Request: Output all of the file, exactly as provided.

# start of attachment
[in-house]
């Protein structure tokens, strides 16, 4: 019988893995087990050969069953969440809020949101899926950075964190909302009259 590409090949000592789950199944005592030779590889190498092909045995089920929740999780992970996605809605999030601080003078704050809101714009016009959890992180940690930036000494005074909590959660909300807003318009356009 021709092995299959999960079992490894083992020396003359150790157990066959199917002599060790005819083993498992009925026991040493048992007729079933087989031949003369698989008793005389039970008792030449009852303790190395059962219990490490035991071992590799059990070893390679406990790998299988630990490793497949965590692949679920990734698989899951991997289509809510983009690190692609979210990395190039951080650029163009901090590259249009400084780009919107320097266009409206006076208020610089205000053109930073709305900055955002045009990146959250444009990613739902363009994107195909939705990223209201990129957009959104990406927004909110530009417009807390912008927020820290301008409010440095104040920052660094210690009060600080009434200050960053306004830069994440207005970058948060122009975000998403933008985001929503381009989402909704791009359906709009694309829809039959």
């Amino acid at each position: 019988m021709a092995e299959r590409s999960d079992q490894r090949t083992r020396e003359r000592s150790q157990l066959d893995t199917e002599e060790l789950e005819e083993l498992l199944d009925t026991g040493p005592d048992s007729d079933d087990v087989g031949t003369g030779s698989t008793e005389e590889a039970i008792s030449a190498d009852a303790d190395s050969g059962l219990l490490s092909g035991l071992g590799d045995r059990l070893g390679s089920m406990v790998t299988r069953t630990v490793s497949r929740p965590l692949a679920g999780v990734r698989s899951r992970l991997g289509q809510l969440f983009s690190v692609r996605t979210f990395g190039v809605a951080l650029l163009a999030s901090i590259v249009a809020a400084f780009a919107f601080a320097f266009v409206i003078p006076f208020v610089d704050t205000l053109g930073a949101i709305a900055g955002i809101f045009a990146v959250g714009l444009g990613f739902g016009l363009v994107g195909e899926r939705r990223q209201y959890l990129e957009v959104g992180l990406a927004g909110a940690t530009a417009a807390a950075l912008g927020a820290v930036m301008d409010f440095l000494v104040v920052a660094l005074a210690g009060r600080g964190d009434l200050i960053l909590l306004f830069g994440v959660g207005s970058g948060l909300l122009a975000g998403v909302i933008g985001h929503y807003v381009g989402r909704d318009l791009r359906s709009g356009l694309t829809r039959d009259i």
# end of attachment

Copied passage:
[in-house]
């Protein structure tokens, strides 16, 4: 019988893995087990050969069953969440809020949101899926950075964190909302009259 590409090949000592789950199944005592030779590889190498092909045995089920929740999780992970996605809605999030601080003078704050809101714009016009959890992180940690930036000494005074909590959660909300807003318009356009 021709092995299959999960079992490894083992020396003359150790157990066959199917002599060790005819083993498992009925026991040493048992007729079933087989031949003369698989008793005389039970008792030449009852303790190395059962219990490490035991071992590799059990070893390679406990790998299988630990490793497949965590692949679920990734698989899951991997289509809510983009690190692609979210990395190039951080650029163009901090590259249009400084780009919107320097266009409206006076208020610089205000053109930073709305900055955002045009990146959250444009990613739902363009994107195909939705990223209201990129957009959104990406927004909110530009417009807390912008927020820290301008409010440095104040920052660094210690009060600080009434200050960053306004830069994440207005970058948060122009975000998403933008985001929503381009989402909704791009359906709009694309829809039959």
């Amino acid at each position: 019988m021709a092995e299959r590409s999960d079992q490894r090949t083992r020396e003359r000592s150790q157990l066959d893995t199917e002599e060790l789950e005819e083993l498992l199944d009925t026991g040493p005592d048992s007729d079933d087990v087989g031949t003369g030779s698989t008793e005389e590889a039970i008792s030449a190498d009852a303790d190395s050969g059962l219990l490490s092909g035991l071992g590799d045995r059990l070893g390679s089920m406990v790998t299988r069953t630990v490793s497949r929740p965590l692949a679920g999780v990734r698989s899951r992970l991997g289509q809510l969440f983009s690190v692609r996605t979210f990395g190039v809605a951080l650029l163009a999030s901090i590259v249009a809020a400084f780009a919107f601080a320097f266009v409206i003078p006076f208020v610089d704050t205000l053109g930073a949101i709305a900055g955002i809101f045009a990146v959250g714009l444009g990613f739902g016009l363009v994107g195909e899926r939705r990223q209201y959890l990129e957009v959104g992180l990406a927004g909110a940690t530009a417009a807390a950075l912008g927020a820290v930036m301008d409010f440095l000494v104040v920052a660094l005074a210690g009060r600080g964190d009434l200050i960053l909590l306004f830069g994440v959660g207005s970058g948060l909300l122009a975000g998403v909302i933008g985001h929503y807003v381009g989402r909704d318009l791009r359906s709009g356009l694309t829809r039959d009259i």